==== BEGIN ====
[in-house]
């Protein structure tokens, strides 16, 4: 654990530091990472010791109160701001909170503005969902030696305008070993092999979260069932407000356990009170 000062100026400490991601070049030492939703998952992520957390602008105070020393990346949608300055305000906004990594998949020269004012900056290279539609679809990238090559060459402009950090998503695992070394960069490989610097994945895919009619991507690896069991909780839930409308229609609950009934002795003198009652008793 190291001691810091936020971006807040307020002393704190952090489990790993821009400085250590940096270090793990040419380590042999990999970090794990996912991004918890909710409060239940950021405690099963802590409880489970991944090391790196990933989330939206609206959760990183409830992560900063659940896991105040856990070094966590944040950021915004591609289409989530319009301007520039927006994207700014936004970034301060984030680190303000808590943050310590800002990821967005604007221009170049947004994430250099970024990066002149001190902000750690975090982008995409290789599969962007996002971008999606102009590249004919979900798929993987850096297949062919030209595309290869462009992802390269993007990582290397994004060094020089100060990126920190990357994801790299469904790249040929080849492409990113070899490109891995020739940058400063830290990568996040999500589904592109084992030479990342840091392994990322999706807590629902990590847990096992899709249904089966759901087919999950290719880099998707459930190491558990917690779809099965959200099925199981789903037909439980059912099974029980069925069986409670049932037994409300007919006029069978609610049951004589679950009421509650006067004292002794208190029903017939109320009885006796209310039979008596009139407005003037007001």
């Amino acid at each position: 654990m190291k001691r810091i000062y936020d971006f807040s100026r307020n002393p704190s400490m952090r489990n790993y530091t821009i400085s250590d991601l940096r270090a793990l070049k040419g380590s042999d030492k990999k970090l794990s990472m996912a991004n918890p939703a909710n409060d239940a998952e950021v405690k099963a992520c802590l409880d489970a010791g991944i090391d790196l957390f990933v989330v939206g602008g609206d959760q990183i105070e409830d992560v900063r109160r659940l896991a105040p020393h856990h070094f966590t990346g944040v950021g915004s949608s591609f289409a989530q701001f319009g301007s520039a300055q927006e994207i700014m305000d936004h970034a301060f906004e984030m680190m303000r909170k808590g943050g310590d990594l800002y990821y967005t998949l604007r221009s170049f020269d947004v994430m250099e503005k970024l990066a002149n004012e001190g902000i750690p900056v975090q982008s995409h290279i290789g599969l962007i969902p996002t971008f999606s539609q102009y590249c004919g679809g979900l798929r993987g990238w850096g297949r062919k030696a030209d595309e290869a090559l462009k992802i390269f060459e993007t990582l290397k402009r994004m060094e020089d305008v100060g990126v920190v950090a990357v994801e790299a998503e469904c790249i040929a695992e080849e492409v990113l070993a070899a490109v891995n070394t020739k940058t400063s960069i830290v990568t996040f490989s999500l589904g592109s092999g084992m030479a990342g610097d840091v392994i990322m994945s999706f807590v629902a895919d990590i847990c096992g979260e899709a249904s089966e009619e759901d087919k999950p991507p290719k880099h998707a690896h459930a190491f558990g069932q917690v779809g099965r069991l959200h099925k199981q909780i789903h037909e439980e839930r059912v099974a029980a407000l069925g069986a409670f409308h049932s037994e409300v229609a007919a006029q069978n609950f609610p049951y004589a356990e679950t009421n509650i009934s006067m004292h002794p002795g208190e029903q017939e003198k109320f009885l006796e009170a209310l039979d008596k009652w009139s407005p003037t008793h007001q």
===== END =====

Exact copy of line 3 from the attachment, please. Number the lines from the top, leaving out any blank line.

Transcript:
């Amino acid at each position: 654990m190291k001691r810091i000062y936020d971006f807040s100026r307020n002393p704190s400490m952090r489990n790993y530091t821009i400085s250590d991601l940096r270090a793990l070049k040419g380590s042999d030492k990999k970090l794990s990472m996912a991004n918890p939703a909710n409060d239940a998952e950021v405690k099963a992520c802590l409880d489970a010791g991944i090391d790196l957390f990933v989330v939206g602008g609206d959760q990183i105070e409830d992560v900063r109160r659940l896991a105040p020393h856990h070094f966590t990346g944040v950021g915004s949608s591609f289409a989530q701001f319009g301007s520039a300055q927006e994207i700014m305000d936004h970034a301060f906004e984030m680190m303000r909170k808590g943050g310590d990594l800002y990821y967005t998949l604007r221009s170049f020269d947004v994430m250099e503005k970024l990066a002149n004012e001190g902000i750690p900056v975090q982008s995409h290279i290789g599969l962007i969902p996002t971008f999606s539609q102009y590249c004919g679809g979900l798929r993987g990238w850096g297949r062919k030696a030209d595309e290869a090559l462009k992802i390269f060459e993007t990582l290397k402009r994004m060094e020089d305008v100060g990126v920190v950090a990357v994801e790299a998503e469904c790249i040929a695992e080849e492409v990113l070993a070899a490109v891995n070394t020739k940058t400063s960069i830290v990568t996040f490989s999500l589904g592109s092999g084992m030479a990342g610097d840091v392994i990322m994945s999706f807590v629902a895919d990590i847990c096992g979260e899709a249904s089966e009619e759901d087919k999950p991507p290719k880099h998707a690896h459930a190491f558990g069932q917690v779809g099965r069991l959200h099925k199981q909780i789903h037909e439980e839930r059912v099974a029980a407000l069925g069986a409670f409308h049932s037994e409300v229609a007919a006029q069978n609950f609610p049951y004589a356990e679950t009421n509650i009934s006067m004292h002794p002795g208190e029903q017939e003198k109320f009885l006796e009170a209310l039979d008596k009652w009139s407005p003037t008793h007001q």